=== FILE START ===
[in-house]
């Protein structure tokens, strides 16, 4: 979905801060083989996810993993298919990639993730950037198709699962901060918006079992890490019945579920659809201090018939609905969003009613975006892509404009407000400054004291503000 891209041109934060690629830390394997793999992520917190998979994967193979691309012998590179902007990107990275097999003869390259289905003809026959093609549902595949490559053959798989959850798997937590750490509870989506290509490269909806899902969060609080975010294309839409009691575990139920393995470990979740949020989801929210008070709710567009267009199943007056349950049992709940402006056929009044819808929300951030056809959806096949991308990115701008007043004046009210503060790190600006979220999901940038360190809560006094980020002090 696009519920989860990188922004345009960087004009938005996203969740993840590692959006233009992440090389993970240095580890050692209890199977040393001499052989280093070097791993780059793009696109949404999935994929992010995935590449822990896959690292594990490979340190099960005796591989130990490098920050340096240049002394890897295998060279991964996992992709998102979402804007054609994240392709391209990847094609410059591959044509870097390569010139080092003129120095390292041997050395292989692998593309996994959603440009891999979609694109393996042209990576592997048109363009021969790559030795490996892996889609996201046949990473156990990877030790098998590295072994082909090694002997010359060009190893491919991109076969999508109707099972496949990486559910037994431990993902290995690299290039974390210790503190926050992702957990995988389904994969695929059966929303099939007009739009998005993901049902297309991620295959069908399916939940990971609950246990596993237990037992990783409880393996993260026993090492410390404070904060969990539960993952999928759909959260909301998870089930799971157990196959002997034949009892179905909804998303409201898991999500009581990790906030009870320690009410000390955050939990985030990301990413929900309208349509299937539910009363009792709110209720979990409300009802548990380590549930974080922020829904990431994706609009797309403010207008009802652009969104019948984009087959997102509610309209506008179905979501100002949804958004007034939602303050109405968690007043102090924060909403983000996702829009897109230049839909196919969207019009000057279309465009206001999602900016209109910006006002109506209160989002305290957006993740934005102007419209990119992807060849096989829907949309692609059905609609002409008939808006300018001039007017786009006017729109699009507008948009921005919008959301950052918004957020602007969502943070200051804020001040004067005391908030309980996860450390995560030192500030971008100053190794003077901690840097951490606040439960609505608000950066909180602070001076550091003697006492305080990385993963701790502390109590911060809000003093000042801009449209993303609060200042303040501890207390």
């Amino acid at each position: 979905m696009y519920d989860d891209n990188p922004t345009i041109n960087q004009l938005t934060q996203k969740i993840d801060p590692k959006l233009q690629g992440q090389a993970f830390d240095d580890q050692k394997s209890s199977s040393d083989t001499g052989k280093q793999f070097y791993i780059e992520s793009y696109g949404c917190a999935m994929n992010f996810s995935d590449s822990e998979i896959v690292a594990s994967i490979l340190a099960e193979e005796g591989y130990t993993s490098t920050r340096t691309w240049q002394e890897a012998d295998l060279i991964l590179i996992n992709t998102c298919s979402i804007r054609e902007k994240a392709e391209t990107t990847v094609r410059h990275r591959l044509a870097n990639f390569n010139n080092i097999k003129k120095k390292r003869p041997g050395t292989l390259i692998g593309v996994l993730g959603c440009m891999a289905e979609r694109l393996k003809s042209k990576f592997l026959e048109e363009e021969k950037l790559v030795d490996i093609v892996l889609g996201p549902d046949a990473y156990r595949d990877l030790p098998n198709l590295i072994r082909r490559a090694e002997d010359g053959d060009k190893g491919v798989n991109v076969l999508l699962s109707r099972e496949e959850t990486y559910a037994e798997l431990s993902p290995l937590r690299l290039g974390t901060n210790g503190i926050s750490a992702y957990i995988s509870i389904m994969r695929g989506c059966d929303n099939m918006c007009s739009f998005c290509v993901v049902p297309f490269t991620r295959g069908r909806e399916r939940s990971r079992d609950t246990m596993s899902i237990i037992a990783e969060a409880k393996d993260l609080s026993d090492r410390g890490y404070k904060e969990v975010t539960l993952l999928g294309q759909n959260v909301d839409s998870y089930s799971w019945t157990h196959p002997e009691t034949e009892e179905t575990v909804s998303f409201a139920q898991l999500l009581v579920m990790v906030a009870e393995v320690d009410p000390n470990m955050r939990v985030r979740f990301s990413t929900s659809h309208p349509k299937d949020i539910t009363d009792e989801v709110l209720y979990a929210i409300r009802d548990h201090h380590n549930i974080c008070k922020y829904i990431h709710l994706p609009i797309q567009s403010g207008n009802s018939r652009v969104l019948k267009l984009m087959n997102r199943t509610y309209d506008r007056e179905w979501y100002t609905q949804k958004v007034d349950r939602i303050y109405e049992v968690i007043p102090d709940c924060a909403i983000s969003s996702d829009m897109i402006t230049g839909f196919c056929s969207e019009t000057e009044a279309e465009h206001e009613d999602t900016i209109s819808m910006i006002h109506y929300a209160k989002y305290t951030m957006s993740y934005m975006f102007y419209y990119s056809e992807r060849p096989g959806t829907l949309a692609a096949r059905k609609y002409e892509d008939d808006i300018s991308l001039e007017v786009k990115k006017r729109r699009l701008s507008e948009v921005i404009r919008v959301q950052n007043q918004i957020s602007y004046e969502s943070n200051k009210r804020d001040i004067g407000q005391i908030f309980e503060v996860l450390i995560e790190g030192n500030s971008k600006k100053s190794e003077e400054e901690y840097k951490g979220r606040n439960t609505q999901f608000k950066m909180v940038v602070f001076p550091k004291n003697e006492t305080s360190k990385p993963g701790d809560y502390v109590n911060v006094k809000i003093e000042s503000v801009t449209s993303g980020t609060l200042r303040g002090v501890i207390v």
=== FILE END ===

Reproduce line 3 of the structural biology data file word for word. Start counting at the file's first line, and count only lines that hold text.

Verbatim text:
């Amino acid at each position: 979905m696009y519920d989860d891209n990188p922004t345009i041109n960087q004009l938005t934060q996203k969740i993840d801060p590692k959006l233009q690629g992440q090389a993970f830390d240095d580890q050692k394997s209890s199977s040393d083989t001499g052989k280093q793999f070097y791993i780059e992520s793009y696109g949404c917190a999935m994929n992010f996810s995935d590449s822990e998979i896959v690292a594990s994967i490979l340190a099960e193979e005796g591989y130990t993993s490098t920050r340096t691309w240049q002394e890897a012998d295998l060279i991964l590179i996992n992709t998102c298919s979402i804007r054609e902007k994240a392709e391209t990107t990847v094609r410059h990275r591959l044509a870097n990639f390569n010139n080092i097999k003129k120095k390292r003869p041997g050395t292989l390259i692998g593309v996994l993730g959603c440009m891999a289905e979609r694109l393996k003809s042209k990576f592997l026959e048109e363009e021969k950037l790559v030795d490996i093609v892996l889609g996201p549902d046949a990473y156990r595949d990877l030790p098998n198709l590295i072994r082909r490559a090694e002997d010359g053959d060009k190893g491919v798989n991109v076969l999508l699962s109707r099972e496949e959850t990486y559910a037994e798997l431990s993902p290995l937590r690299l290039g974390t901060n210790g503190i926050s750490a992702y957990i995988s509870i389904m994969r695929g989506c059966d929303n099939m918006c007009s739009f998005c290509v993901v049902p297309f490269t991620r295959g069908r909806e399916r939940s990971r079992d609950t246990m596993s899902i237990i037992a990783e969060a409880k393996d993260l609080s026993d090492r410390g890490y404070k904060e969990v975010t539960l993952l999928g294309q759909n959260v909301d839409s998870y089930s799971w019945t157990h196959p002997e009691t034949e009892e179905t575990v909804s998303f409201a139920q898991l999500l009581v579920m990790v906030a009870e393995v320690d009410p000390n470990m955050r939990v985030r979740f990301s990413t929900s659809h309208p349509k299937d949020i539910t009363d009792e989801v709110l209720y979990a929210i409300r009802d548990h201090h380590n549930i974080c008070k922020y829904i990431h709710l994706p609009i797309q567009s403010g207008n009802s018939r652009v969104l019948k267009l984009m087959n997102r199943t509610y309209d506008r007056e179905w979501y100002t609905q949804k958004v007034d349950r939602i303050y109405e049992v968690i007043p102090d709940c924060a909403i983000s969003s996702d829009m897109i402006t230049g839909f196919c056929s969207e019009t000057e009044a279309e465009h206001e009613d999602t900016i209109s819808m910006i006002h109506y929300a209160k989002y305290t951030m957006s993740y934005m975006f102007y419209y990119s056809e992807r060849p096989g959806t829907l949309a692609a096949r059905k609609y002409e892509d008939d808006i300018s991308l001039e007017v786009k990115k006017r729109r699009l701008s507008e948009v921005i404009r919008v959301q950052n007043q918004i957020s602007y004046e969502s943070n200051k009210r804020d001040i004067g407000q005391i908030f309980e503060v996860l450390i995560e790190g030192n500030s971008k600006k100053s190794e003077e400054e901690y840097k951490g979220r606040n439960t609505q999901f608000k950066m909180v940038v602070f001076p550091k004291n003697e006492t305080s360190k990385p993963g701790d809560y502390v109590n911060v006094k809000i003093e000042s503000v801009t449209s993303g980020t609060l200042r303040g002090v501890i207390v």